Google Says Non-AMP Page Throttling & Other AG Paxton's Claims Baseless

Oct 26, 2021 • 7:41 am | comments (5) by twitter | Filed Under Google News & Finances
 

First, please go read Google throttled non-AMP page speeds, created format to hamper header bidding, antitrust complaint claims story on Search Engine Land. In short, the claims from Attorney General Paxton said that Google throttled non-AMP pages and used various techniques to promote its own ad business and much more.

Just to be clear, this is about ads on non-AMP pages being slowed, not the pages themselves being slowed.

Here is a snippet from the article:

Newly unredacted complaints against Google allege that the search giant’s Accelerated Mobile Pages (AMP), which the company claimed would “dramatically improve” mobile web performance when it launched in 2015, was in fact a scheme to coerce publishers into using the format in order to limit advertising dollars not spent on its own ad exchanges.

The complaint, which is led by the State of Texas on behalf of 16 mostly Republican states, goes so far as to allege Google even throttled the load speed of pages not using AMP in order to give a “nice comparative boost” to AMP.

“Throttling non-AMP ads slows down header bidding, which Google then uses to denigrate header bidding for being too slow,” it reads. “‘Header Bidding can often increase latency of web pages and create security flaws when executed incorrectly,’ Google falsely claimed. Internally, Google employees grappled with ‘how to [publicly] justify [Google] making something slower,'” according to the complaint.

Read the whole thing for more details.

The SEO community and wider - was up in arms on Twitter the past few days, espesially over the weekend about these allegations. Here are some tweets:

Malte by the way worked a lot of the AMP project.

Patrick McGee has the most details, the thread starts with this tweet, click through and scroll:

But the full complaint can be read over here.

As I read it, I was thinking, show me the evidence. It references internal Google documents but where are those internal documents, I want to see them. I've been involved in SEO legal expert witness cases and I can tell you, lawyers really get confused about how search engines, ad networks, AMP and technology in general work. So I want to read these internal Google documents and see if what his claims are, are legit factual without a doubt from those documents.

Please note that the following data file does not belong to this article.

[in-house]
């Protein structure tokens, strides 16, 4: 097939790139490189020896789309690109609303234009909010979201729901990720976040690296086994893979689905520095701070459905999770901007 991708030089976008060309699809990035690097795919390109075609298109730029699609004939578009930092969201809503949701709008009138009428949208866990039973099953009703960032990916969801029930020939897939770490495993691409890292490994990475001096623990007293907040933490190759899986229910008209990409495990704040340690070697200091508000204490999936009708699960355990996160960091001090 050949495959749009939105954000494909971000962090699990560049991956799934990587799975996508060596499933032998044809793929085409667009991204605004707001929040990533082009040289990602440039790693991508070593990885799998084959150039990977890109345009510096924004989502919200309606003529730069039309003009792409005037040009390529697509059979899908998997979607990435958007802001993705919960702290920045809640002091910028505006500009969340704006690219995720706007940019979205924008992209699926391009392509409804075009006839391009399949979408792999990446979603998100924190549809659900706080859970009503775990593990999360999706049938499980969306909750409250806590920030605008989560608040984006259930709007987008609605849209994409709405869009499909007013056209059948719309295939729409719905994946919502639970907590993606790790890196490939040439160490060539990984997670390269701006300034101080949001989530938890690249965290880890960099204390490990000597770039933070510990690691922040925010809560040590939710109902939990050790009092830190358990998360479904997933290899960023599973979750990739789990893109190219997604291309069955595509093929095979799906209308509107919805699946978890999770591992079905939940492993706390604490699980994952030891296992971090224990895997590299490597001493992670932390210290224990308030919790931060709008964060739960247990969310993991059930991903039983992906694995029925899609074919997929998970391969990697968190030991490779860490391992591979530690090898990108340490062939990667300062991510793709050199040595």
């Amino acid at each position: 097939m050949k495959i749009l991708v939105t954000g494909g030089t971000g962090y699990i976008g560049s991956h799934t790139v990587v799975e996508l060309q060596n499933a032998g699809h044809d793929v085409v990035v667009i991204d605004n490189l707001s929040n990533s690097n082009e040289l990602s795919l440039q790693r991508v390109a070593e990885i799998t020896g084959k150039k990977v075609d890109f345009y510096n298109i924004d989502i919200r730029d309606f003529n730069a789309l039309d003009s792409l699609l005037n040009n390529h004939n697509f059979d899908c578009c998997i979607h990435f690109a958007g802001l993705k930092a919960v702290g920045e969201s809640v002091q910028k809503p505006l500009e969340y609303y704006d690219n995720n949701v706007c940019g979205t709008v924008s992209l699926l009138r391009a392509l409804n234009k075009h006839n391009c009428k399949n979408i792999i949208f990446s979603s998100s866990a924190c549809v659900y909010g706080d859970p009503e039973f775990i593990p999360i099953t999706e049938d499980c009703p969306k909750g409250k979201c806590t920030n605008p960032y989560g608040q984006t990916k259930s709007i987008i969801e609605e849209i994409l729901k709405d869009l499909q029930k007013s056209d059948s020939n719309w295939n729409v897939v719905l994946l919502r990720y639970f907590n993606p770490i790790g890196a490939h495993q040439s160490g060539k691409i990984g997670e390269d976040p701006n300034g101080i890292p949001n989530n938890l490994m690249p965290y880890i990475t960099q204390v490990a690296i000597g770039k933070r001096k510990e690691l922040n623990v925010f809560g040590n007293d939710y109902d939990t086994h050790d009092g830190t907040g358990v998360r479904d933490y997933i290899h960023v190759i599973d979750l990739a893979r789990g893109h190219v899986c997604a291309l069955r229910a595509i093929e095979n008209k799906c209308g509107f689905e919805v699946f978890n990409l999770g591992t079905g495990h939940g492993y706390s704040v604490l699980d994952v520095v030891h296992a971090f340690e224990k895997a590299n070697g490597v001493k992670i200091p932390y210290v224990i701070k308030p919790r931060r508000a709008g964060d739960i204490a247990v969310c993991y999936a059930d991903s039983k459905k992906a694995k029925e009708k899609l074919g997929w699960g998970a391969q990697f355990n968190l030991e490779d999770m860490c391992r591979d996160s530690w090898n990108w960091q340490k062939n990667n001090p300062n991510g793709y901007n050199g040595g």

And I waited, so yesterday afternoon, Google sent us this statement:

"Just because Attorney General Paxton asserts something doesn’t make it true. This lawsuit is riddled with inaccuracies. In reality, our advertising technologies help websites and apps fund their content, and enable small businesses to reach customers around the world. There is vigorous competition in online advertising, which has reduced ad tech fees, and expanded options for publishers and advertisers. We will strongly defend ourselves from his baseless claims in court." - Google spokesperson

Google also referenced its old blog post "AG Paxton's claims about AMP and header bidding are just false. Engineers at Google designed AMP in partnership with publishers and other tech companies to help webpages load faster and improve the user experience on mobile devices—not to harm header bidding. AMP supports a range of monetization options, including header bidding. Publishers are free to use both AMP and header bidding technologies together if they choose. The use of header bidding doesn’t factor into publisher search rankings."

Again, I'd love to dig into these internal documents and see if I can tell if Google did indeed to any of these things alleged in this court document or not. Would I be able to know from the document or internal docs? I don't know. But now, all I got are how these internal docs are being interpreted and not the actual documents.

I liked these tweets:

Anyway, if Google did do these things, that is just so so so evil and bad.

Forum discussion at Twitter.

Previous story: Google: Using Admin Or Author For Author Name On Articles
 
blog comments powered by Disqus